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Make your yard winter-friendly with these plants

By Weber Basin Water Conservancy District | Posted - Sep 17th, 2019 @ 8:00am



When summer comes to a close and fall fades into winter, our landscapes often transition into a less interesting state. It becomes a uniformly flat area with tan shades of dormant grass.

Due to the lack of color, texture and interest that a variety of plants can provide (and we aren’t just talking about flower power here), a yard that is completely lawn is not only boring in the summer, but it’s also going to be boring in the winter. Consider removing some of that blasé grass and replacing it with plants that will make your yard look amazing no matter the season.

Check out these plant ideas to grow this fall that will add pizzazz and interest to your yard this winter.

Trees

There are scores of trees that grow well in the Utah area and look amazing all year long. Adding trees creates height, outside rooms, and lowers the outside ceiling, making the area feel intimate and cozy.

When selecting a tree, consider what it’s going to look like during every season. For example, Paperbark Maple (Acer griseum) is a great tree that thrives in Utah. It has nice, green foliage in the spring and summer that turns bright red in the fall. Its bark flakes away in layers, bringing an interesting texture into the garden in the winter.

Corylus avellane 'Contorta’

Consider adding trees with an interesting shape. Weeping Mulberry (Morus spp.) or Contorted Filbert (Corylus avellane 'Contorta’) are both examples of trees that have unique forms, adding texture in the winter.

Shrubs

The number of shrubs that add interest and beauty to the landscape during winter is staggering. If you’re looking for something with interesting bark, try a Ninebark (Physocarpus opulifolius). This bush comes in many different varieties that dictate size and foliage color.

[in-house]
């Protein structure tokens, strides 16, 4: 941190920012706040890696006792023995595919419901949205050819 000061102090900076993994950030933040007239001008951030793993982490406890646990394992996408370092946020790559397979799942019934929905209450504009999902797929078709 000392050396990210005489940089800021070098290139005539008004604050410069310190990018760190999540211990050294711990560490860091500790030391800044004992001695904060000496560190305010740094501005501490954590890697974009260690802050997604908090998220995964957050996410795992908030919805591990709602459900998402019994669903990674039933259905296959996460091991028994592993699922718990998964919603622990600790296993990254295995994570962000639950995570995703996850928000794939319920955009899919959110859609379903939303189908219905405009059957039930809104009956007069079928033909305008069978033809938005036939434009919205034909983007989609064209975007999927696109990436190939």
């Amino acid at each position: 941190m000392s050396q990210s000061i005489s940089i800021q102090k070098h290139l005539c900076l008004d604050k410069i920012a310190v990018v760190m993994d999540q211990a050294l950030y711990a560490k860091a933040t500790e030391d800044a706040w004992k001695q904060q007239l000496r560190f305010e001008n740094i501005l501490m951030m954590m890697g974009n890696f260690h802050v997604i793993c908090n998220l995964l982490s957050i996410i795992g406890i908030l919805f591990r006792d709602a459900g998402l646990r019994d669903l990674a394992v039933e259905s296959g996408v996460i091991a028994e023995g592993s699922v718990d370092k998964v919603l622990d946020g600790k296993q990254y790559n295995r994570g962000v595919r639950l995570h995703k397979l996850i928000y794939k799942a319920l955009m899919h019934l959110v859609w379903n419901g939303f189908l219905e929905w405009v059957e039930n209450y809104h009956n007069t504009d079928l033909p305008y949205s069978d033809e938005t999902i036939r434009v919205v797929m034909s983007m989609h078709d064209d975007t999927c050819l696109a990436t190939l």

Didablo boasts deep, wine color leaves while Dart’s Gold has a lighter, yellowish leaf. Both have a profusion of white flowers in late spring followed by red berries in the fall and flaky bark.

If you’re wanting a little more color in your winter landscape, consider a shrub that has showy berries. American Cranberrybush Viburnum (Viburnum triilobum) has beautiful white flowers that turn into brilliant red berries.

Callicarpa dichotoma

Purple Beautyberry (Callicarpa dichotoma) or American Beautyberry (Callicarpa japonica) have deep purple berries that form in late summer and last into the winter.

Another way to add color is by selecting a bush like a Dogwood (Cornus spp.) that can have bright red or yellow bark, depending on the variety. It stands in stark contrast to white snow.

Cornus spp.

Ornamental Grasses

Adding decorative large grasses to the garden can be a great way to add movement and texture to the winter landscape. Grasses like Maidenhair grass (Miscanthus spp.) have showy seed heads that beautifully capture the light when mature. Little Bluestem (Schizachyrium scoparium) turns a nice bronzy, red color in the winter. Twisted Dart Rush (Juncus effusus) has fun, corkscrew-shaped stiff blades that poke through the snow and stay green all year.

Miscanthus spp.

Evergreens of any kind (trees or shrubs) are also great to add to any landscape. They bring color and life into the winter landscape. Golden Deodar Cedars (Cedrus deodara ‘Aurea’) have striking golden foliage. Blue Spruces (Picea pungens) have a beautiful blue hue. The Weeping Blue Atlas Cedar (Cedrus atlantica ‘Glauca Pendula’) has an interesting form. No matter what evergreen you choose, you can rest assured it will look stunning year-round.

There are many more plants that thrive in our area and also add interest to the winter landscape. Visit with your local nurseryman to see what is available in your area.

For more ideas on changing your landscape, visit localscapes.com or visit our learning garden at 2837 E Hwy 193 in Layton.

Why stick to the typical boring yard? Stick in some different plants that will bring beauty into your landscape now and carry that beauty into winter.

Weber Basin Water Conservancy District

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